Human Microbiome Analysis – PLoS Computational Biology eBook

PLoS has made it’s first foray into ‘book’ publishing, with it’s new collection from PLOS Computational Biology called Translational Bioinformatics.

I think this is a great idea, and as founding editor Phil Bourne points out, are a far better option for both readers and authors than the ‘traditional’ science books made up of contributed chapters, which are hard to access, expensive and rarely cited.

Of particular interest to us in the microbial world is Chapter 12: Human Microbiome Analysis by Xochitl C. Morgan, Curtis Huttenhower from Harvard.

Being a book-chapter-style document, it includes some really useful ‘extras’ including questions to get you thinking about what you’ve learnt from the article (and answers in the supplementary), a useful glossary and pointers for further reading.

Because it is PLoS, I can show you exactly what is in it:


Humans are essentially sterile during gestation, but during and after birth, every body surface, including the skin, mouth, and gut, becomes host to an enormous variety of microbes, bacterial, archaeal, fungal, and viral. Under normal circumstances, these microbes help us to digest our food and to maintain our immune systems, but dysfunction of the human microbiota has been linked to conditions ranging from inflammatory bowel disease to antibiotic-resistant infections. Modern high-throughput sequencing and bioinformatic tools provide a powerful means of understanding the contribution of the human microbiome to health and its potential as a target for therapeutic interventions. This chapter will first discuss the historical origins of microbiome studies and methods for determining the ecological diversity of a microbial community. Next, it will introduce shotgun sequencing technologies such as metagenomics and metatranscriptomics, the computational challenges and methods associated with these data, and how they enable microbiome analysis. Finally, it will conclude with examples of the functional genomics of the human microbiome and its influences upon health and disease.

Citation: Morgan XC, Huttenhower C (2012) Chapter 12: Human Microbiome Analysis. PLoS Comput Biol 8(12): e1002808. doi:10.1371/journal.pcbi.1002808

What to Learn in This Chapter

  • An overview of the analysis of microbial communities
  • Understanding the human microbiome from phylogenetic and functional perspectives
  • Methods and tools for calculating taxonomic and phylogenetic diversity
  • Metagenomic assembly and pathway analysis
  • The impact of the microbiome on its host

1. Introduction
2. A Brief History of Microbiome Studies
3. Taxonomic Diversity
4. Shotgun Sequencing and Metagenomics
5. Computational Functional Metagenomics
6. Host Interactions and Interventions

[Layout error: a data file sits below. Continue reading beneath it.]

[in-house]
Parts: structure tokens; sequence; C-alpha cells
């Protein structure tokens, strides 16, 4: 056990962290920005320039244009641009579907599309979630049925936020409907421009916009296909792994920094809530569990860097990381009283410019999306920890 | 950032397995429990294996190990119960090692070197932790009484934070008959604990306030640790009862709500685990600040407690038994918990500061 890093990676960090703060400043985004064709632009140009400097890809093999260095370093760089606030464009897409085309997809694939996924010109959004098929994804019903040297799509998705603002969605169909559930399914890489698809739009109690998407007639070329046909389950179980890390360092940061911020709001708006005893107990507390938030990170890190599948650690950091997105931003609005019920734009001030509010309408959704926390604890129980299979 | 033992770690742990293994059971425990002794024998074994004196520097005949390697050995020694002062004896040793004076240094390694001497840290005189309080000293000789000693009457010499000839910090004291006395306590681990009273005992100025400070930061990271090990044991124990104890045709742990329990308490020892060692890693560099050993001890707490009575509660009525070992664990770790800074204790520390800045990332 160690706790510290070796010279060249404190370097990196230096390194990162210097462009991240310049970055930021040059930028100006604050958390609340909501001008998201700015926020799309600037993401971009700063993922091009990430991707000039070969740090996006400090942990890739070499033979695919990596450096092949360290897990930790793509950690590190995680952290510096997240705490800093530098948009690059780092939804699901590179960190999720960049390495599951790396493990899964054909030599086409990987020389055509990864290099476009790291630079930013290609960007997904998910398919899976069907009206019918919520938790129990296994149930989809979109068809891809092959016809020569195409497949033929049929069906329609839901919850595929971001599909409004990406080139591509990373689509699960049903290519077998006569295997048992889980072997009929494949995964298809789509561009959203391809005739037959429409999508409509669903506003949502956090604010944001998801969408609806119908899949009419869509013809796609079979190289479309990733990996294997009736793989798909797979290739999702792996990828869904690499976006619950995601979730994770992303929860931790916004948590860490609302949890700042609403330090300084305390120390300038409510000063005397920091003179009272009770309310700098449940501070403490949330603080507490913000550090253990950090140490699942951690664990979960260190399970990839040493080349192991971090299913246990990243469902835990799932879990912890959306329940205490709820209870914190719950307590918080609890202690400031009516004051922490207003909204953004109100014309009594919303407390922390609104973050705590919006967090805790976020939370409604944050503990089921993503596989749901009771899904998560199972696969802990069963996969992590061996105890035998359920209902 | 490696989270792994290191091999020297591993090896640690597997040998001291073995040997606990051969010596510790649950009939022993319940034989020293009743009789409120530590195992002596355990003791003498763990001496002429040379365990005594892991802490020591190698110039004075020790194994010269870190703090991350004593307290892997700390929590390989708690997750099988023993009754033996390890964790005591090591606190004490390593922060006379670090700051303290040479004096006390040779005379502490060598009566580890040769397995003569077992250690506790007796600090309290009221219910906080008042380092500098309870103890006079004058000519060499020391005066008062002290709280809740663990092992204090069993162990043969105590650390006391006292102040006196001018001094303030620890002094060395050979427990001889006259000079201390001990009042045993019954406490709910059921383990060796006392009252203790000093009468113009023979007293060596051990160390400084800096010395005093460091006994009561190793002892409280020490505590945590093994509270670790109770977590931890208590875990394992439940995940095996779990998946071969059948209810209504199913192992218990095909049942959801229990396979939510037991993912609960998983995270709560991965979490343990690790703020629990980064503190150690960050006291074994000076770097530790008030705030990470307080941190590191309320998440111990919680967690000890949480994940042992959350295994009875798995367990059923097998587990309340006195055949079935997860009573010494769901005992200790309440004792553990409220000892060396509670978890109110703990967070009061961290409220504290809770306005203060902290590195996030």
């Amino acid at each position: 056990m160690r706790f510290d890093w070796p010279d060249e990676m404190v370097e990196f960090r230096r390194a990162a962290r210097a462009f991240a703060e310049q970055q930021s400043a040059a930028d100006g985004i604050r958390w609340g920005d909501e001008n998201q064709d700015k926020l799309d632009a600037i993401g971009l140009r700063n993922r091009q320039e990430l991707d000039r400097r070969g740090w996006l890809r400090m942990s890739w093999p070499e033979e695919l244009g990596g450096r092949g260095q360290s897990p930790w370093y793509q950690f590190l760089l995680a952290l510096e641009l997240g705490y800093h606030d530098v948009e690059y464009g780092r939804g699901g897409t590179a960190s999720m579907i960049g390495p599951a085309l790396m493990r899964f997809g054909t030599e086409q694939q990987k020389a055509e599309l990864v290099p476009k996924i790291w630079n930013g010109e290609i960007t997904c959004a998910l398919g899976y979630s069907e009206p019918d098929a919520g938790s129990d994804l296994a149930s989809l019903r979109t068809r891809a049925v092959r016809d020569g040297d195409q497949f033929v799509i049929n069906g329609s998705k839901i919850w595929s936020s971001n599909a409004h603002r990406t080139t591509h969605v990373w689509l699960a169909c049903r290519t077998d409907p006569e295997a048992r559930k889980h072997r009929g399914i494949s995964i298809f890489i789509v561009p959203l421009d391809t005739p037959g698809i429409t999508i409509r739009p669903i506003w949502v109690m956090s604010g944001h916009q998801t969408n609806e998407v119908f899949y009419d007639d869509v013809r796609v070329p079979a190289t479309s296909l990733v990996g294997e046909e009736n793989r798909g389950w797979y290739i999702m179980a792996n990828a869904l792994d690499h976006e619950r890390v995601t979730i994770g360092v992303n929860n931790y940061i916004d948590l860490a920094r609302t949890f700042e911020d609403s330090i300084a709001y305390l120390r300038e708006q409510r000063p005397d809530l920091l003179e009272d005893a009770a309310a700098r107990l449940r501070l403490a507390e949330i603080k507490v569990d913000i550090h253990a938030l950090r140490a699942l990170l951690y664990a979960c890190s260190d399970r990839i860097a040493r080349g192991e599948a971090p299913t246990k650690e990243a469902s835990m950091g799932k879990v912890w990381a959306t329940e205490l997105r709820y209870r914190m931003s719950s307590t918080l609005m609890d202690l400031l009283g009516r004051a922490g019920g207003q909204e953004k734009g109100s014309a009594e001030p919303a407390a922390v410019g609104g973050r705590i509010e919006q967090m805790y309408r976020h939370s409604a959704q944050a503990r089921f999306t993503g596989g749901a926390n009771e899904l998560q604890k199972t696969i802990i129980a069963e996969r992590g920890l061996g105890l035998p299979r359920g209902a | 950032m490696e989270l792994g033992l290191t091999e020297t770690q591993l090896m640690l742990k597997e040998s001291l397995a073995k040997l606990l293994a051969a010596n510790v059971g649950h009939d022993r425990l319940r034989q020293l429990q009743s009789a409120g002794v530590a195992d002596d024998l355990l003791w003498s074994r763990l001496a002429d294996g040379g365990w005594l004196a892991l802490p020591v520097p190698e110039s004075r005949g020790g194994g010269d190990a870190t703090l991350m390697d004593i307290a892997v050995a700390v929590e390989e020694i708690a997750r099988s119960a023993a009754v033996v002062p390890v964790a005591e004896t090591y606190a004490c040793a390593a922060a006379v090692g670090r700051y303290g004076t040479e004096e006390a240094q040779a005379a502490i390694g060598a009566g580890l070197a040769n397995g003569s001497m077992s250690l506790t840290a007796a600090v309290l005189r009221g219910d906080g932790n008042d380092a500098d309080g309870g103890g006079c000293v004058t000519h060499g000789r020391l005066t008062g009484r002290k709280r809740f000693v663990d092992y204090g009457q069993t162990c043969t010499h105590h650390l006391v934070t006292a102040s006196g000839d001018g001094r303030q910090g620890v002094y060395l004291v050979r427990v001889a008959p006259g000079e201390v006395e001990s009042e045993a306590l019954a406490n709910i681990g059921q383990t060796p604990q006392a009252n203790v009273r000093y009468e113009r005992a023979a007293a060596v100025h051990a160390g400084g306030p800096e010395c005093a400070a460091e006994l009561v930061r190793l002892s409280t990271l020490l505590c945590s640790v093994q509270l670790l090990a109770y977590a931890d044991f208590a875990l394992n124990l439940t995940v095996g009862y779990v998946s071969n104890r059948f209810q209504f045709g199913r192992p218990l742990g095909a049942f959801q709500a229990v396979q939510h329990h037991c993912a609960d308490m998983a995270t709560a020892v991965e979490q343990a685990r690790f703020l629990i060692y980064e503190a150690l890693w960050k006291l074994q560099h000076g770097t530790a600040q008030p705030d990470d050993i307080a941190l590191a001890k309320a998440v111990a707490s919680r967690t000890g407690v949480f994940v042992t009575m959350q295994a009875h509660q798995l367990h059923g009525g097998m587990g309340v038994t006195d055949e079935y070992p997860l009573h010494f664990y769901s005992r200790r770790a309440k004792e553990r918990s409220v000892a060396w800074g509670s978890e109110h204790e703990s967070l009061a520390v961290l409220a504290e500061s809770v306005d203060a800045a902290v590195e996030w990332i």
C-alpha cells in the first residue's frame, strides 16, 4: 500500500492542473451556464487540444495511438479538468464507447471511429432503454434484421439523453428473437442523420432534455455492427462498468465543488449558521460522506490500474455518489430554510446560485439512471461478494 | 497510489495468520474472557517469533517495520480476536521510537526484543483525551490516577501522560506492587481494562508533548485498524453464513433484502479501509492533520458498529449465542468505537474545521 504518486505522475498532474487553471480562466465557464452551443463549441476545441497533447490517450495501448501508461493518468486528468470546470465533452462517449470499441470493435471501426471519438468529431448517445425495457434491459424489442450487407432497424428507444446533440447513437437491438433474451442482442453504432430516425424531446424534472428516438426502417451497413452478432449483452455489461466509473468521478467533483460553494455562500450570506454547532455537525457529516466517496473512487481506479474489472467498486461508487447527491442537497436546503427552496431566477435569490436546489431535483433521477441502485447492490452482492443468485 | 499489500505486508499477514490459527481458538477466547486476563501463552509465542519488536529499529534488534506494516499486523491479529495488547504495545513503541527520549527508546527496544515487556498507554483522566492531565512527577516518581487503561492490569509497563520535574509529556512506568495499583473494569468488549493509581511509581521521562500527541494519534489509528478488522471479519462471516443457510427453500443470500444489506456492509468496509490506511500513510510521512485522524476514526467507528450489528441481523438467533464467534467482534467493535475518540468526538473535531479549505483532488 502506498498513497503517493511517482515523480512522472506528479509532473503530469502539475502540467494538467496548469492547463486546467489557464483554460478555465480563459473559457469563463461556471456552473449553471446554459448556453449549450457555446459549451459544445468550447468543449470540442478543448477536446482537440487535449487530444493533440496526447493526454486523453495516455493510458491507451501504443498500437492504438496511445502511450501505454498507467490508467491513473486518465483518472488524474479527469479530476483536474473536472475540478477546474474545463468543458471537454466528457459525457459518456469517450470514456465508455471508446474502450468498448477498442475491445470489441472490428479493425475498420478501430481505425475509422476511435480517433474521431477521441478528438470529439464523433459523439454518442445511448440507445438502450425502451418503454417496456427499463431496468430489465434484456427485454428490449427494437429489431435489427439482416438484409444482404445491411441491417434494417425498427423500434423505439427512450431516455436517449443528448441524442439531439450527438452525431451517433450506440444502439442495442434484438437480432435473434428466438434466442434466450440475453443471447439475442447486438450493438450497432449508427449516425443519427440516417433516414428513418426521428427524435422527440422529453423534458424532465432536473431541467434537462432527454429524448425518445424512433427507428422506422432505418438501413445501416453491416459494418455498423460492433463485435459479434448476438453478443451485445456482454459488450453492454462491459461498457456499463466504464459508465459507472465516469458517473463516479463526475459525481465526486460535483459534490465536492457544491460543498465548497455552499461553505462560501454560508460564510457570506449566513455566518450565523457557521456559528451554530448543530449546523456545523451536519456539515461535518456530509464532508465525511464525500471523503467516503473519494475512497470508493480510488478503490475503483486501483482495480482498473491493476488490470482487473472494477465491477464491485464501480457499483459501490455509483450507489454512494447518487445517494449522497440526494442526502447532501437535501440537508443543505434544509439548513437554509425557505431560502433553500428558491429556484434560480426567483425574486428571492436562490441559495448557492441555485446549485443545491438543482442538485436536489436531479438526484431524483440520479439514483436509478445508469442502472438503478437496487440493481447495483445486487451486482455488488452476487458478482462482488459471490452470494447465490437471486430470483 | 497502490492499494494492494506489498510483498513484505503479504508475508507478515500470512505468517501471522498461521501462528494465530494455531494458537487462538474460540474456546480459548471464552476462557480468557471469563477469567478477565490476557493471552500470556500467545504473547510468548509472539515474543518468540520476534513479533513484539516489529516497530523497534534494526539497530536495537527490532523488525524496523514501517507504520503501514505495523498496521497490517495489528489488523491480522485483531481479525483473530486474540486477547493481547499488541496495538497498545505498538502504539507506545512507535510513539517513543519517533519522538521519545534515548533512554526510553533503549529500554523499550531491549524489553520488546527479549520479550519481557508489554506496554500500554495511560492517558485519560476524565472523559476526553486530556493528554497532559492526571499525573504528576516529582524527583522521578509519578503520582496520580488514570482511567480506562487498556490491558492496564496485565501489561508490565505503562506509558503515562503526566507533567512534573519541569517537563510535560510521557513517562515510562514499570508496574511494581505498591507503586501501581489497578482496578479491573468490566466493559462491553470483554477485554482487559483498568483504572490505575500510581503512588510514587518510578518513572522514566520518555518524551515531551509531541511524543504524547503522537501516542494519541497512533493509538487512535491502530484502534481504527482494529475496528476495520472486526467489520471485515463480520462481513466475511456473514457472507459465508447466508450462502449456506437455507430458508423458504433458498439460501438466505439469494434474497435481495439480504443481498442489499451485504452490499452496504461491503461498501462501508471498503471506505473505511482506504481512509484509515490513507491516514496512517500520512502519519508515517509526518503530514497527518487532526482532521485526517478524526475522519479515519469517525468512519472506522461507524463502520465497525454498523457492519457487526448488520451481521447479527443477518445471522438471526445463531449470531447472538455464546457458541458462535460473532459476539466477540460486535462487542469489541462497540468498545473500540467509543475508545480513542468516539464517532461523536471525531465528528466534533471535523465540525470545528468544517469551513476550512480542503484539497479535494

7. Summary
8. Exercises
Supporting Information


Figure 1. Bioinformatic methods for functional metagenomics.
Studies that aim to define the composition and function of uncultured microbial communities are often referred to collectively as “metagenomic,” although this refers more specifically to particular sequencing-based assays. First, community DNA is extracted from a sample, typically uncultured, containing multiple microbial members. The bacterial taxa present in the community are most frequently defined by amplifying the 16S rRNA gene and sequencing it. Highly similar sequences are grouped into Operational Taxonomic Units (OTUs), which can be compared to 16S databases such as Silva, Green Genes, and RDP to identify them as precisely as possible. The community can be described in terms of which OTUs are present, their relative abundance, and/or their phylogenetic relationships. An alternate method of identifying community taxa is to directly metagenomically sequence community DNA and compare it to reference genomes or gene catalogs. This is more expensive but provides improved taxonomic resolution and allows observation of single nucleotide polymorphisms (SNPs) and other variant sequences. The functional capabilities of the community can also be determined by comparing the sequences to functional databases (e.g. KEGG or SEED). This allows the community to be described as relative abundances of its genes and pathways. 

Figure 2. Ecological representations of microbial communities: collector’s curves, alpha, and beta diversity.
These examples describe the A) sequence counts and B) relative abundances of six taxa (A, B, C, D, E, and F) detected in three samples. C) A collector’s curve, typically generated using a richness estimator such as Chao1 or ACE, approximates the relationship between the number of sequences drawn from each sample and the number of taxa expected to be present based on detected abundances. D) Alpha diversity captures both the organismal richness of a sample and the evenness of the organisms’ abundance distribution. Here, alpha diversity is defined by the Shannon index, where pi is the relative abundance of taxon i, although many other alpha diversity indices may be employed. E) Beta diversity represents the similarity (or difference) in organismal composition between samples. In this example, it can be simplistically defined by the equation , where n1 and n2 are the number of taxa in samples 1 and 2, respectively, and c is the number of shared taxa, but again many metrics such as Bray-Curtis or UniFrac are commonly employed.

Happy reading!